A study published today in the American Academy of Neurology highlights that those who participate in arts, crafts, computer use and social activities can reduce the risk of developing Mild Cognitive Impairment (MCI) – a condition that in some cases leads on to dementia.
The study involved 256 people with an average age of 87 who were free of memory and thinking problems at the start of the study. After an average of four years, 121 people developed mild cognitive impairment.
Key findings include:
- Participants who engaged in arts in both middle and old age were 73 percent less likely to develop MCI than those who did not report engaging in artistic activities
- Those who crafted in middle and old age were 45 percent less likely to develop MCI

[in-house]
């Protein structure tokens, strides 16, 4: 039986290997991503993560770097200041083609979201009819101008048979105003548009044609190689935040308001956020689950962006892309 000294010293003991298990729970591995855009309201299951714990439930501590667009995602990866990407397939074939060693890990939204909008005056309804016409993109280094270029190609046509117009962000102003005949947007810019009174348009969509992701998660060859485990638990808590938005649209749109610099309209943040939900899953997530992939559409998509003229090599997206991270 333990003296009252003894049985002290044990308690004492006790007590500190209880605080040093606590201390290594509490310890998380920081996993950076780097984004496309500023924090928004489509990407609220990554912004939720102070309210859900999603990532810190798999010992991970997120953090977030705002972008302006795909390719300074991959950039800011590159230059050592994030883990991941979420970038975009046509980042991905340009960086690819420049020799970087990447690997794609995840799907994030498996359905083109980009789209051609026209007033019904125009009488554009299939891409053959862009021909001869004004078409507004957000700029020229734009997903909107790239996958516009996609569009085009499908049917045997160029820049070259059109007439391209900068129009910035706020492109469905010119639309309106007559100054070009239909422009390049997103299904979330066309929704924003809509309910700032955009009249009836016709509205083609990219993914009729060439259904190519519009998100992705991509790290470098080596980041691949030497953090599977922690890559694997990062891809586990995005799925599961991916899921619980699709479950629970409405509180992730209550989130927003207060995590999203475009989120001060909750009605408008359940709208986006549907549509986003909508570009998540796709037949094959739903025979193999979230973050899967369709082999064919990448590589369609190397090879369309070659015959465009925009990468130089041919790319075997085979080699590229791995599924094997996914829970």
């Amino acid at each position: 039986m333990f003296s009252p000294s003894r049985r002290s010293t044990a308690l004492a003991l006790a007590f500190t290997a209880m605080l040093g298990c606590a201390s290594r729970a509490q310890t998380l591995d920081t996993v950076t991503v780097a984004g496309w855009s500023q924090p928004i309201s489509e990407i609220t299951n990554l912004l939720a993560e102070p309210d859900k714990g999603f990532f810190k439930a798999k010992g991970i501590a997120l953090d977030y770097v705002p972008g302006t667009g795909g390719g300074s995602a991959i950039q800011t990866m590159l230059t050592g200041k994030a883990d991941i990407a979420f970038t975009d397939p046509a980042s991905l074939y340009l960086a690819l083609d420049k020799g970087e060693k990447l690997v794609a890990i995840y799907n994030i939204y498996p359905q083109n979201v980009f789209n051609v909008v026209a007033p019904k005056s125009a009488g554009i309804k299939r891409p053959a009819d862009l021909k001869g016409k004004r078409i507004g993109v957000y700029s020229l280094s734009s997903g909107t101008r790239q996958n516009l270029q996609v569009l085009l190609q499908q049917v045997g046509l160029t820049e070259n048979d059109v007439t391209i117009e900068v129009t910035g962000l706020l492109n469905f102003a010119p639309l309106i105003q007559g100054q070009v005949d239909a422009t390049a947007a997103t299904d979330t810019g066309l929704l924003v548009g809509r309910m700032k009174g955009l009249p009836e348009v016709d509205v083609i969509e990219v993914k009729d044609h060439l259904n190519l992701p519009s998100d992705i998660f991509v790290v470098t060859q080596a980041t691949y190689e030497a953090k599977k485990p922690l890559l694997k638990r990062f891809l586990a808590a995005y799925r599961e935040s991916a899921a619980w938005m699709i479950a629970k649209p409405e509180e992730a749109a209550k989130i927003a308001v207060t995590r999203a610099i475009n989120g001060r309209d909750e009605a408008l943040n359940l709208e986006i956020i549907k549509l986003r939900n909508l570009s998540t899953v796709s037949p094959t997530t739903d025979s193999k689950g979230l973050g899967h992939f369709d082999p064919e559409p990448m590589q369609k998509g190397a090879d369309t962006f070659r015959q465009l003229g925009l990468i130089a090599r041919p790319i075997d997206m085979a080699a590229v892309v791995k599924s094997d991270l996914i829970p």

- People who socialised in middle and old age were 55 percent less likely to develop MCI compared to those who did not engage in like activities
- Computer use in later life was associated with a 53 percent reduced risk of MCI.
Dr Clare Walton, Research Manager at Alzheimer’s Society, said:
‘Although this study looks at mild cognitive impairment rather than dementia, it does add to previous evidence that keeping your brain active during life with arts, crafts and social activities might reduce the risk of developing memory problems.
‘The inclusion of computer use, such as online shopping and gaming, in this study is interesting but more research is needed to determine whether regular computer use has any long-term effects on memory.
‘Alzheimer’s Society has long promoted the benefits of arts, crafts and social interaction as a way to help people with dementia live well and reduce loneliness. However, it is too early to say whether these activities done regularly throughout life can help keep dementia at bay.’